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It’s easier than you think to change drawer pulls. Changing the drawer pulls or knobs as part of a furniture makeover is the last step in a total furniture transformation.
I did it all on this nightstand from changing the drawer pulls, to paint, to decoupage. I share the whole makeover from beginning to end in this tutorial.
I was inspired by this pretty fabric I spotted at a local store a while back. I loved the colors and the design of the fabric. The name of the fabric is Tres Chic Black/ Pink and it’s by Waverly.
I thought about putting the fabric on the drawers or the top but decided at the last minute that it would work best on the sides. That was my vision anyway.
This is the before of the nightstand. Cute shape but the nightstand had issues and those outdated drawer pulls had to go.
You can see the stained top has a lot of damage to it. That really isn’t a problem with a paint makeover because a little sanding with a power sander or sandpaper by hand will even out the roughness of the finish.
And man was the nightstand dirty. I sanded the loose finish from the top of the nightstand then grabbed the shop vac to get rid of the cobwebs and dust balls. Then I washed it from top to bottom with Simple Green.
The first order of business was to drill new holes for the drawer knobs and fill the old pull holes with putty. I wanted the nightstand to have a modern up to date look so I decided to change the hardware style.
The template has different sets of holes for different size drawer pulls and the screw holes are measured center-to-center. The center-to-center of any drawer pull is the distance between the center of one screw hole to the center of the other.
The template also has a hole in the center which helped me a lot. I lined up the template with the original pull holes and marked the place for my new knob using the center hole!
I used my power drill to make a new hole for the knob. The drill is one of my favorite power tools.
Then I filled the old holes with Elmer’s Wood Filler. I usually let the first application of filler dry then add another layer because the wood filler shrinks as it dries.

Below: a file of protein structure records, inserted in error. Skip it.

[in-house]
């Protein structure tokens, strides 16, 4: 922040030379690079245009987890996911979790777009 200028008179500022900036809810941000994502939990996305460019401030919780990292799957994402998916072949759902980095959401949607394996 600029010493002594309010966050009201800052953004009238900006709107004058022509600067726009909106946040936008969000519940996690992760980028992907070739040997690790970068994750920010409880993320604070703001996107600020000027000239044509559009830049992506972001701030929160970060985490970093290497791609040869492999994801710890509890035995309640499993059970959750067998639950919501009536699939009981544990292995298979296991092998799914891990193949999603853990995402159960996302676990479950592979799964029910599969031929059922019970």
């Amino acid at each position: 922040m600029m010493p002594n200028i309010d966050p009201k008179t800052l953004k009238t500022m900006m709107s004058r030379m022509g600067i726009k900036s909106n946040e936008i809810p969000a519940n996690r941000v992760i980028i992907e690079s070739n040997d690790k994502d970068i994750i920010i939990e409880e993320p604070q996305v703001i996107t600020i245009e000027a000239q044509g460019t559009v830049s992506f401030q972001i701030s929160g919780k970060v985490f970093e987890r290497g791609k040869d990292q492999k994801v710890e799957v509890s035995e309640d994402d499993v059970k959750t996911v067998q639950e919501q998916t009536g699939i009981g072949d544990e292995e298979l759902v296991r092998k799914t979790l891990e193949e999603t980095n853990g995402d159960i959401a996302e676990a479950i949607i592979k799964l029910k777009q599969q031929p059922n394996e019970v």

After the filler is set I sand it down so it’s flush with the wood. I sand it by hand because I have more control than using an electric sander.
Now for the secret of the paint. I primed the nightstand and I liked the look of the primer so much I just went with that.
I was going to paint the piece pink but thought that might be overkill with the pink girly fabric.
The primer is one of my favorite brands….Glidden. I always have the primer tinted at Home Depot to a gray color. Gray works great under any top coat. I like it much better than white primer.
Moving on to the decoupage part of the post. I cut the “Tres Chic” fabric to the size of the sides of the nightstand.
I laid the fabric face down on plastic sheeting and covered it liberally with Mod-Podge using a foam brush.
I turned the nightstand on it’s side so I would be working on horizontal surface and applied the Mod Podge coated fabric.
I rubbed the fabric from the center out with a soft cloth to remove all the bubbles….well…almost all.
Before the fabric was completely dry I trimmed off the excess with a razor.
When the fabric was dry I brushed on two coats of the Mod-Podge as a sealer. It dries clear so no worries!
Now for the “new” knobs. I found a couple of unfinished wood knobs in my stash and simply painted them with black satin spray paint. And that was it!
The gray primer has a flat finish and I like it! What about you? Are you surprised that the nightstand looks totally different?
It’s my favorite thing to do….make a piece of furniture unrecognizable from it’s original look!
Have you decoupaged anything? I like using paper to decoupage too. It works great if it’s not too thin, then it’s a bear. Voice of experience.
One time I decoupaged gift wrap on bar stool legs. You can see it here…Wrapped Decoupaged Legs.
That’s it for today. Thanks for being here and see you tomorrow, Kathy